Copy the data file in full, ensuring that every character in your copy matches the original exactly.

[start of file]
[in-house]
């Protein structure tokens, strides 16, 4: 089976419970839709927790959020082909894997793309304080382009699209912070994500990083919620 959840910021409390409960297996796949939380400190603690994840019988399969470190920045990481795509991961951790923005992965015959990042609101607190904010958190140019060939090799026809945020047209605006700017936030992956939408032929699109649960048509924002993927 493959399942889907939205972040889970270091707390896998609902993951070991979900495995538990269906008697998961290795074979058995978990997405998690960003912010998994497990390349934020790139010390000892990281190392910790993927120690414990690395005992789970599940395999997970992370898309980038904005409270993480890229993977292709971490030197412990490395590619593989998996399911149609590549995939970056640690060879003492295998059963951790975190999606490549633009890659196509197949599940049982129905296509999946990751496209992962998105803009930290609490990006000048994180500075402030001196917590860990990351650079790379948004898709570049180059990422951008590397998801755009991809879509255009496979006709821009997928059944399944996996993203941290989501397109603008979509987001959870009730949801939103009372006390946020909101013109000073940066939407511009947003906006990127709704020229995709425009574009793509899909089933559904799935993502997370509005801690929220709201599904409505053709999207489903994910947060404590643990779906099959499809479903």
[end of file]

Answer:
[in-house]
């Protein structure tokens, strides 16, 4: 089976419970839709927790959020082909894997793309304080382009699209912070994500990083919620 959840910021409390409960297996796949939380400190603690994840019988399969470190920045990481795509991961951790923005992965015959990042609101607190904010958190140019060939090799026809945020047209605006700017936030992956939408032929699109649960048509924002993927 493959399942889907939205972040889970270091707390896998609902993951070991979900495995538990269906008697998961290795074979058995978990997405998690960003912010998994497990390349934020790139010390000892990281190392910790993927120690414990690395005992789970599940395999997970992370898309980038904005409270993480890229993977292709971490030197412990490395590619593989998996399911149609590549995939970056640690060879003492295998059963951790975190999606490549633009890659196509197949599940049982129905296509999946990751496209992962998105803009930290609490990006000048994180500075402030001196917590860990990351650079790379948004898709570049180059990422951008590397998801755009991809879509255009496979006709821009997928059944399944996996993203941290989501397109603008979509987001959870009730949801939103009372006390946020909101013109000073940066939407511009947003906006990127709704020229995709425009574009793509899909089933559904799935993502997370509005801690929220709201599904409505053709999207489903994910947060404590643990779906099959499809479903």